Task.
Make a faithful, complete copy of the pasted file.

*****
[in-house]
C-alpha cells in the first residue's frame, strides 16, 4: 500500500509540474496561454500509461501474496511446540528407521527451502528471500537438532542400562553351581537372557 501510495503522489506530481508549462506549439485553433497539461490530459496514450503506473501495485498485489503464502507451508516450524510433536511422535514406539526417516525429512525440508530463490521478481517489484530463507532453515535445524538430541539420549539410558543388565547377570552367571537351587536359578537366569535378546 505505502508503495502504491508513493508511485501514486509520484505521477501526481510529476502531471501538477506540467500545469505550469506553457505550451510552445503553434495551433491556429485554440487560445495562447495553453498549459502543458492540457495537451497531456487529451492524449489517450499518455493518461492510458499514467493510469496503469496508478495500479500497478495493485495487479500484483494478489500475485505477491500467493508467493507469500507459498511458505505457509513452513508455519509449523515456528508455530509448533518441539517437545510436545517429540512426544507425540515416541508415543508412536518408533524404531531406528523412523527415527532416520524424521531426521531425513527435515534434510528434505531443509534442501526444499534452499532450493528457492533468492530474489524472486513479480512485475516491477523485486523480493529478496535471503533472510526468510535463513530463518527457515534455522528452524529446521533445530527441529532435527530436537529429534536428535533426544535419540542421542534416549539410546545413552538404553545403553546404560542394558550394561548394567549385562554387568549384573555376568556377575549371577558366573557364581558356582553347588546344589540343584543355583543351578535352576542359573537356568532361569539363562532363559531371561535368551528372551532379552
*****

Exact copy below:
[in-house]
C-alpha cells in the first residue's frame, strides 16, 4: 500500500509540474496561454500509461501474496511446540528407521527451502528471500537438532542400562553351581537372557 501510495503522489506530481508549462506549439485553433497539461490530459496514450503506473501495485498485489503464502507451508516450524510433536511422535514406539526417516525429512525440508530463490521478481517489484530463507532453515535445524538430541539420549539410558543388565547377570552367571537351587536359578537366569535378546 505505502508503495502504491508513493508511485501514486509520484505521477501526481510529476502531471501538477506540467500545469505550469506553457505550451510552445503553434495551433491556429485554440487560445495562447495553453498549459502543458492540457495537451497531456487529451492524449489517450499518455493518461492510458499514467493510469496503469496508478495500479500497478495493485495487479500484483494478489500475485505477491500467493508467493507469500507459498511458505505457509513452513508455519509449523515456528508455530509448533518441539517437545510436545517429540512426544507425540515416541508415543508412536518408533524404531531406528523412523527415527532416520524424521531426521531425513527435515534434510528434505531443509534442501526444499534452499532450493528457492533468492530474489524472486513479480512485475516491477523485486523480493529478496535471503533472510526468510535463513530463518527457515534455522528452524529446521533445530527441529532435527530436537529429534536428535533426544535419540542421542534416549539410546545413552538404553545403553546404560542394558550394561548394567549385562554387568549384573555376568556377575549371577558366573557364581558356582553347588546344589540343584543355583543351578535352576542359573537356568532361569539363562532363559531371561535368551528372551532379552